Depression in Teen Girls Linked to Absent Fathers in Early Childhood
Jim LiebeltJim is Senior Writer, Editor and Researcher for the HomeWord Center for Youth and Family at Azusa Pacific University. Jim has over 25 years of experience as a youth and family ministry specialist, and has been on the HomeWord staff since 1998. He has served over the years as a pastor, author, youth ministry trainer, adjunct college instructor and speaker. Jim’s culture blog and parenting articles appear on HomeWord.com. Jim is a contributing author of culture and parenting articles to Crosswalk.com. Jim and his wife Jenny live in Olympia, WA.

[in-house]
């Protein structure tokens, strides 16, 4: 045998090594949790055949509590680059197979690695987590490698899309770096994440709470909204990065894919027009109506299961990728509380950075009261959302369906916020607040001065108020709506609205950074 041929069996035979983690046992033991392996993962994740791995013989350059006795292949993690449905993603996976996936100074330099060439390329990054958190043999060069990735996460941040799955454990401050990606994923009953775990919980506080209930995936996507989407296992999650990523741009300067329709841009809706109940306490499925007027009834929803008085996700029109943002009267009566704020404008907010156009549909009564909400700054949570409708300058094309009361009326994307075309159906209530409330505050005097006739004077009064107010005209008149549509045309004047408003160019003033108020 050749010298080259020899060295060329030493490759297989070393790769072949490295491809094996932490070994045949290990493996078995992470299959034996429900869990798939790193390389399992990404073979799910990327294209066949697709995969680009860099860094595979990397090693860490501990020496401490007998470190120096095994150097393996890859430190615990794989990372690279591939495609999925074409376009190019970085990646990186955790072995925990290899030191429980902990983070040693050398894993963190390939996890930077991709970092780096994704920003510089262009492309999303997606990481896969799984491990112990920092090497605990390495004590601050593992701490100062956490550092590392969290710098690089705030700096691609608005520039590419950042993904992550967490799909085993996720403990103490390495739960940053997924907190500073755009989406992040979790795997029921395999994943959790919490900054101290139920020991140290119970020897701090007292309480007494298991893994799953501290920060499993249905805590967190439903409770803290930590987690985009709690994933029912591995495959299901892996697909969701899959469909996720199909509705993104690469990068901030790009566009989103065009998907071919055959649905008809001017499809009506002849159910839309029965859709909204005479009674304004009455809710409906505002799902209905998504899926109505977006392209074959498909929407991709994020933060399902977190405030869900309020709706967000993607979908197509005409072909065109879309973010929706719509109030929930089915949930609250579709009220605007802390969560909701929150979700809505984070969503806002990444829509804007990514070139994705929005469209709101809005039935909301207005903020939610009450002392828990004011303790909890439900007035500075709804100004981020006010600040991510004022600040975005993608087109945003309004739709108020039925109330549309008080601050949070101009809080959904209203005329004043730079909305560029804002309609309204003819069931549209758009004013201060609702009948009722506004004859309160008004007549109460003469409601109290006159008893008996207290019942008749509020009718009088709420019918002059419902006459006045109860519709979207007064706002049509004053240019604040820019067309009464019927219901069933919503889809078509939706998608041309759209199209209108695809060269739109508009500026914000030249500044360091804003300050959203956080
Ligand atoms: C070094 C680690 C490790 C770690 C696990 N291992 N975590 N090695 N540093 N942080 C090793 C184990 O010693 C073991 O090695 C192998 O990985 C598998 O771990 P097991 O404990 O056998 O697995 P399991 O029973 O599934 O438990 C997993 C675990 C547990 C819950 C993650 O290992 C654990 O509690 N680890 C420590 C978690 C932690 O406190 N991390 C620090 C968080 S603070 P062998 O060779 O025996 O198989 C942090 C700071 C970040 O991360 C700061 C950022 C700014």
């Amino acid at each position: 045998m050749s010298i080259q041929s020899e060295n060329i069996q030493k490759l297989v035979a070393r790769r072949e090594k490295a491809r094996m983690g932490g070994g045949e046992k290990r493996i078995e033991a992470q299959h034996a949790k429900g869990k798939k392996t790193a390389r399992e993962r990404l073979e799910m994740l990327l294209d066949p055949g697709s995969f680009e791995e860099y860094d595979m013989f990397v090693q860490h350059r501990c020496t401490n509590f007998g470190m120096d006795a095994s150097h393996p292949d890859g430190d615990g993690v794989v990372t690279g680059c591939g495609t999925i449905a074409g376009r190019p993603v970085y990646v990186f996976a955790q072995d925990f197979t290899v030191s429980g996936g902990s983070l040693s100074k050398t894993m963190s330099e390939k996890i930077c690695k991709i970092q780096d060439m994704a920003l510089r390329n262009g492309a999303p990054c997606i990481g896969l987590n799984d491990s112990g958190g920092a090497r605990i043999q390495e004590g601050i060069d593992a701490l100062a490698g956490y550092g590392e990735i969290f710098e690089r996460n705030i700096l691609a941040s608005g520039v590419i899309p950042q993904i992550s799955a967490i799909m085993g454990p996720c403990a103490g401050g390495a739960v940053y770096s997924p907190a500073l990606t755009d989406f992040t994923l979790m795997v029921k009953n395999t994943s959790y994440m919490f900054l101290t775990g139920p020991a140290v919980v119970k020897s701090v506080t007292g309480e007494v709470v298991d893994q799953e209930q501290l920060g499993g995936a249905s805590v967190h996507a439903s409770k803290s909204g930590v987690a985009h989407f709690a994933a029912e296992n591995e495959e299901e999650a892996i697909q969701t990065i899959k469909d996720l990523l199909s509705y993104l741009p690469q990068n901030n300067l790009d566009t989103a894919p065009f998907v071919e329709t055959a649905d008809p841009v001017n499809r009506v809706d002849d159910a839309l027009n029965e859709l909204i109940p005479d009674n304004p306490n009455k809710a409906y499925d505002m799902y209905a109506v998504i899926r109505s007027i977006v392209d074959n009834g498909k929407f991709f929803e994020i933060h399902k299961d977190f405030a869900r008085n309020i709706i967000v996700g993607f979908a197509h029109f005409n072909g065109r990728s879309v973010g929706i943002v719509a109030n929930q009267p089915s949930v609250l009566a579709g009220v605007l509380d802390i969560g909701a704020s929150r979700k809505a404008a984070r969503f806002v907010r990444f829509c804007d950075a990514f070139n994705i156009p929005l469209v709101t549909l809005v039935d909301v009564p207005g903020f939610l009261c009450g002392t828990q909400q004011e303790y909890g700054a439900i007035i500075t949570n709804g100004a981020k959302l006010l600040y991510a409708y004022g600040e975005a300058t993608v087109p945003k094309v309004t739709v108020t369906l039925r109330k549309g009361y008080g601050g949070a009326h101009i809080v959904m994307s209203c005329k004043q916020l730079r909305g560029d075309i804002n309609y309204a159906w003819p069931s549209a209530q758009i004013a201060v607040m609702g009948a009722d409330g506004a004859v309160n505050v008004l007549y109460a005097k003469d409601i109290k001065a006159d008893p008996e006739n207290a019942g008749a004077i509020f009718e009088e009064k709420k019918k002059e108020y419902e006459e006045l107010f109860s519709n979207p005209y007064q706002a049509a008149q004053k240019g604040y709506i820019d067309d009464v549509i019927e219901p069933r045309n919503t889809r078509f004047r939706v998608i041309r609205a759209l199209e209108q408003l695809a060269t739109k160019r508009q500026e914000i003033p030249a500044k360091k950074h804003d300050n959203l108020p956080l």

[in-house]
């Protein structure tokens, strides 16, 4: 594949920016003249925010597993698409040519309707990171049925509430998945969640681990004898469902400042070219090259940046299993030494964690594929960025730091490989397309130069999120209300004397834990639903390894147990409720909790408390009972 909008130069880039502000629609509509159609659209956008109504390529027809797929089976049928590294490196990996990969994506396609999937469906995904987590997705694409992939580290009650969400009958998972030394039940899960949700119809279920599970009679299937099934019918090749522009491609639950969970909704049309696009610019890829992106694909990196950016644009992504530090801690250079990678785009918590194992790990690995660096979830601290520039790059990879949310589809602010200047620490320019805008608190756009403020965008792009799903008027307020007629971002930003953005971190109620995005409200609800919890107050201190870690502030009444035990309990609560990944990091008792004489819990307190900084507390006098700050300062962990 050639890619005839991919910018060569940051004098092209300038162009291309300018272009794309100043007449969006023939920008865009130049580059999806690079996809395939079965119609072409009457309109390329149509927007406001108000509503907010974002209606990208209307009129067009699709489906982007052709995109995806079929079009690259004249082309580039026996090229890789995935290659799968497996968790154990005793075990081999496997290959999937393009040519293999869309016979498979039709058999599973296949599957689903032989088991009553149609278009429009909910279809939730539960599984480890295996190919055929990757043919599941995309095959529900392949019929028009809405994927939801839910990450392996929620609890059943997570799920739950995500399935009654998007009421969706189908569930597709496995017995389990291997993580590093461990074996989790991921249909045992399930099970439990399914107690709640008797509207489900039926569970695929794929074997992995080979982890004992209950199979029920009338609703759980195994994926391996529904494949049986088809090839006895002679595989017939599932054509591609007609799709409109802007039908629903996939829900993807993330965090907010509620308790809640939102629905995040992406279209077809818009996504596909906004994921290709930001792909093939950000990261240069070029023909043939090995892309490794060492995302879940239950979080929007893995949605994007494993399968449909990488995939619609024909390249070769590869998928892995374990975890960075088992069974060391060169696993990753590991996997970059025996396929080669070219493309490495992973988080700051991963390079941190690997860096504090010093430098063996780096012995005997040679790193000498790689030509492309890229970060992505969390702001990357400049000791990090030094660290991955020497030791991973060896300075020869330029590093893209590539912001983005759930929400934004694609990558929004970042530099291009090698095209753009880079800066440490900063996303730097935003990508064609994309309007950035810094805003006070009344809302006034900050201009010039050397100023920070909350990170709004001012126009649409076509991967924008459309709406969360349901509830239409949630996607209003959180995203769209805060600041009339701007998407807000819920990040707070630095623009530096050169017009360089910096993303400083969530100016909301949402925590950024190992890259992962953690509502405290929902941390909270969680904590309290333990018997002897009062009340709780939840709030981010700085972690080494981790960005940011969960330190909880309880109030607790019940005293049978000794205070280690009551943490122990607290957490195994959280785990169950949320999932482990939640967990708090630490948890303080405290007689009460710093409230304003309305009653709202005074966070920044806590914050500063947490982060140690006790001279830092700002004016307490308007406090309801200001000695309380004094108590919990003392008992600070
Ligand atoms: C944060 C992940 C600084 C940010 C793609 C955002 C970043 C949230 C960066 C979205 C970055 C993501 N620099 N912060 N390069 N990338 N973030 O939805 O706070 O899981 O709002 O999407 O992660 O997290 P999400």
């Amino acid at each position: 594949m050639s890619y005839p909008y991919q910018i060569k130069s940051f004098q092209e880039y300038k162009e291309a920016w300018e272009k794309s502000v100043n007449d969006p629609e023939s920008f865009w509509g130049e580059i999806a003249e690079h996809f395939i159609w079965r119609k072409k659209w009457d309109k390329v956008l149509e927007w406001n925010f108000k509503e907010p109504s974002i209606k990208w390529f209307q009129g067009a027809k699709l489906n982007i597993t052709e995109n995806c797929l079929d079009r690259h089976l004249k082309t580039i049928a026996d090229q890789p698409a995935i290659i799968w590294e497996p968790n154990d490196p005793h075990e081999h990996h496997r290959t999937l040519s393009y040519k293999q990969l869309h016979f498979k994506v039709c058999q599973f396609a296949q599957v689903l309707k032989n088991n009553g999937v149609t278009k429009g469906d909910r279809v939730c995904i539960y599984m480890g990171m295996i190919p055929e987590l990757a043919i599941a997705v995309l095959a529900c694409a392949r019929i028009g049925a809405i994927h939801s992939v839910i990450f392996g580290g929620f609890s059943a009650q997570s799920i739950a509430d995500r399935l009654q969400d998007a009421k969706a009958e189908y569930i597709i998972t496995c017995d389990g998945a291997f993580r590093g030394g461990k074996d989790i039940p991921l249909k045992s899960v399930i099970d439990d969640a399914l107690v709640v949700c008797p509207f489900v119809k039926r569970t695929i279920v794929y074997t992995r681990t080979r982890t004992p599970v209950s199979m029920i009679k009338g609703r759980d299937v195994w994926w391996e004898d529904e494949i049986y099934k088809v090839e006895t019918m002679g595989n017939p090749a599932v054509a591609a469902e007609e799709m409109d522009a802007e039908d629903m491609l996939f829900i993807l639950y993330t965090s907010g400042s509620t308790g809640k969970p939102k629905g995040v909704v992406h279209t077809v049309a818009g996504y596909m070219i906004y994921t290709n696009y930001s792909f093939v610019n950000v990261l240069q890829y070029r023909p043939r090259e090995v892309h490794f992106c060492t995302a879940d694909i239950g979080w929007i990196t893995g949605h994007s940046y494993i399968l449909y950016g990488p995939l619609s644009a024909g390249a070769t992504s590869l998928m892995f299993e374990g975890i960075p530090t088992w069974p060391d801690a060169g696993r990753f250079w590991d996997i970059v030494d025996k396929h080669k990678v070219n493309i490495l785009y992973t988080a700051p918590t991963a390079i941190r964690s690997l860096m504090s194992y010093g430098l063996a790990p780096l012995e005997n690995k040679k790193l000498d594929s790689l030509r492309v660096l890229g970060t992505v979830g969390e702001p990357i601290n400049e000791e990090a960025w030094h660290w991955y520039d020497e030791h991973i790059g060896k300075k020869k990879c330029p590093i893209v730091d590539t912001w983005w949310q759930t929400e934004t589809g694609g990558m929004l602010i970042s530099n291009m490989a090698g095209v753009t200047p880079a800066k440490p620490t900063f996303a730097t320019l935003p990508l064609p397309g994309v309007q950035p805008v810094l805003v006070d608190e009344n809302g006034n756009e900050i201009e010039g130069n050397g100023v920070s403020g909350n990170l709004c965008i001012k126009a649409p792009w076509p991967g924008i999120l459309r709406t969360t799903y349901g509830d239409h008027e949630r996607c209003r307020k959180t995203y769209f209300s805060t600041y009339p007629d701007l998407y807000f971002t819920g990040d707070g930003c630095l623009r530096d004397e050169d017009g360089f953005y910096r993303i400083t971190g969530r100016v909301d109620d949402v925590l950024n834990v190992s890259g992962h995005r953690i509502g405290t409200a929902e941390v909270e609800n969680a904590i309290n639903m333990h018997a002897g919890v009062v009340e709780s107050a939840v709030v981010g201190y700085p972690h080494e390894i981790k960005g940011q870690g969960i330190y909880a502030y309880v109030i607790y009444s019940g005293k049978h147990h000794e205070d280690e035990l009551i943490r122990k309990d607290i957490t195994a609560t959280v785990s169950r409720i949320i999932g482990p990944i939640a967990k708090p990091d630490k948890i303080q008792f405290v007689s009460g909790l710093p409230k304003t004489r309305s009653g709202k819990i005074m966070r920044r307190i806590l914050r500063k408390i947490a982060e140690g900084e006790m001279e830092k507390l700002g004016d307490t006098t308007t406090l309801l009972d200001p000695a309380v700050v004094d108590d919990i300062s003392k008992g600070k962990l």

- 2013 May 16
New research out of the UK's University of Bristol indicates that girls whose fathers were absent during their early childhood are more likely to become depressed in their teen years.
The study, published in Psychological Medicine, found that girls whose fathers left when they were between the ages of 0 and 5 were more likely to develop depressive symptoms in adolescence than those whose fathers left when they were between the ages of 5-10 and boys in both age groups (0-5 and 5-10).
The findings are part of the larger "Children of the 90s" longitudinal study, a long-term research project that follows the children of 14,000 mothers who enrolled during their pregnancies in 1991 and 1992. This depression study in particular looked at 5,631 children.
"These findings indicate a need to include fathers in research related to child and adolescent mental health issues," Iryna Culpin, the paper’s lead author, said in a press release.
Source: Huffington Post